As Caraway Home broadens the channels through which it sells, it confronts new challenges in ensuring visibility and efficient order fulfillment, says Mark Riskowitz, vice president of operations.
Caraway Home is an omnichannel retailer of high-end kitchenware. Launched in 2019, it began life as an e-commerce seller, then moved into drop-ship marketplaces and brick-and-mortar retailing. In the last category, it currently works with Crate & Barrel, Nordstrom, Target and the Container Store.
Distribution for all channels comes from a single pipeline, supported by two warehouses operated by a third-party logistics provider. “They run both e-commerce and retailer fulfillment,” Riskowitz says.
For Caraway Home, the biggest challenge relating to fulfillment is maintaining control over the delivery process. With much of its product being handled by the big parcel carriers, “it gets to the point where you have to leave it up to them,” Riskowitz says. Yet the company strives to provide a consistent experience across all types of customers, with full visibility into the status of orders and shipments.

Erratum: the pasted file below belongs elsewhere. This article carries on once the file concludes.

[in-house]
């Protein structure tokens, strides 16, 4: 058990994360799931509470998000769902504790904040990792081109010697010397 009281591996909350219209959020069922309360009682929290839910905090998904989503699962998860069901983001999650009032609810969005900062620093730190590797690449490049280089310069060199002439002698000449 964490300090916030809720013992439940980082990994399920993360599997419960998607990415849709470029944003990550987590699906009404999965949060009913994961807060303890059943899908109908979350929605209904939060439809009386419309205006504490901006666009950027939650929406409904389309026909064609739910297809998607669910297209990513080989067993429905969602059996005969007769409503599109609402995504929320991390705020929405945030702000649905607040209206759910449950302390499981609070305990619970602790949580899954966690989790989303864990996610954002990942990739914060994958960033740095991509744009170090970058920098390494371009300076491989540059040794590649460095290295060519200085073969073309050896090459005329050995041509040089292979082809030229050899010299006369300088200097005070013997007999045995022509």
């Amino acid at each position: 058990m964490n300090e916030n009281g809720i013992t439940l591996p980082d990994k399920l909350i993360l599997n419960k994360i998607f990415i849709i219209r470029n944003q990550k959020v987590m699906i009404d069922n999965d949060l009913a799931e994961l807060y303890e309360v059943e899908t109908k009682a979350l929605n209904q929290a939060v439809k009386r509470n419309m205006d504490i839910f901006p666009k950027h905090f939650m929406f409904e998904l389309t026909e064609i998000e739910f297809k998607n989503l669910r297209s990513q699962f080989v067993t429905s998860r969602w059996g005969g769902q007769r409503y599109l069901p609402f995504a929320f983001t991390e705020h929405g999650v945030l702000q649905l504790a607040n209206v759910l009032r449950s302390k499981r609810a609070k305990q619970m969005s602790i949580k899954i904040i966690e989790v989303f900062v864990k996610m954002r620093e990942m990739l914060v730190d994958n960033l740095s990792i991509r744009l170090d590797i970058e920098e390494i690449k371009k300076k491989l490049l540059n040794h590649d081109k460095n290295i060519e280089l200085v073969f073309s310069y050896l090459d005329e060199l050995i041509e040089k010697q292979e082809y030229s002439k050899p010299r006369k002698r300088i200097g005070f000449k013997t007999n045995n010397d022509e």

How does the brand stay in the loop, and respond quickly to any delivery glitch? “We’re very customer-centric,” Riskowitz says. “We like to own every interaction of that experience.” That means being highly proactive when service failures occur. “Ultimately, we always have their back. Whatever the situation, we’ll cover it.”
Central to Caraway Home’s technology stack is an enterprise resource planning system, but it’s far from a legacy tool. Rather than serve solely as a means of processing transactions internally, the ERP is a key tool for communication with supply chain partners, both from a software and physical infrastructure standpoint.
Riskowitz’s advice to other omnichannel merchandisers: “Respect the supply chain.” Otherwise, “the process might run into challenges that you’re not able to recover from.”
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